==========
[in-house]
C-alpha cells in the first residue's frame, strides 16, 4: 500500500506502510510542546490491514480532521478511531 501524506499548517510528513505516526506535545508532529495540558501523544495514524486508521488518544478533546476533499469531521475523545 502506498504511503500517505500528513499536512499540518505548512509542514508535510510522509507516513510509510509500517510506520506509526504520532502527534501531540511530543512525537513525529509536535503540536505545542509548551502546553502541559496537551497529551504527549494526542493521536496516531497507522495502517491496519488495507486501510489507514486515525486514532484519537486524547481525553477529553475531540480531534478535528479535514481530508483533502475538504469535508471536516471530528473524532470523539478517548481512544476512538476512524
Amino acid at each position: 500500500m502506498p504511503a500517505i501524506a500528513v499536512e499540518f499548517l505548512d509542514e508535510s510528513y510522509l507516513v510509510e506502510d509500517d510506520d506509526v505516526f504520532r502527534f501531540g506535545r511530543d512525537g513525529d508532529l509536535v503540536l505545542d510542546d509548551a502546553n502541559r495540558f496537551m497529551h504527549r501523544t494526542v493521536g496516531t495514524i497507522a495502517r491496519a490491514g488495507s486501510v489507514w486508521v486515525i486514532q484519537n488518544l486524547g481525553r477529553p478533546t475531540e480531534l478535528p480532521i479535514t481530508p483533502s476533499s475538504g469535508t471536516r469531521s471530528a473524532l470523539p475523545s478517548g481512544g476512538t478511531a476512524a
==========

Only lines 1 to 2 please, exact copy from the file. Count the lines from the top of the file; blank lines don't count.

[in-house]
C-alpha cells in the first residue's frame, strides 16, 4: 500500500506502510510542546490491514480532521478511531 501524506499548517510528513505516526506535545508532529495540558501523544495514524486508521488518544478533546476533499469531521475523545 502506498504511503500517505500528513499536512499540518505548512509542514508535510510522509507516513510509510509500517510506520506509526504520532502527534501531540511530543512525537513525529509536535503540536505545542509548551502546553502541559496537551497529551504527549494526542493521536496516531497507522495502517491496519488495507486501510489507514486515525486514532484519537486524547481525553477529553475531540480531534478535528479535514481530508483533502475538504469535508471536516471530528473524532470523539478517548481512544476512538476512524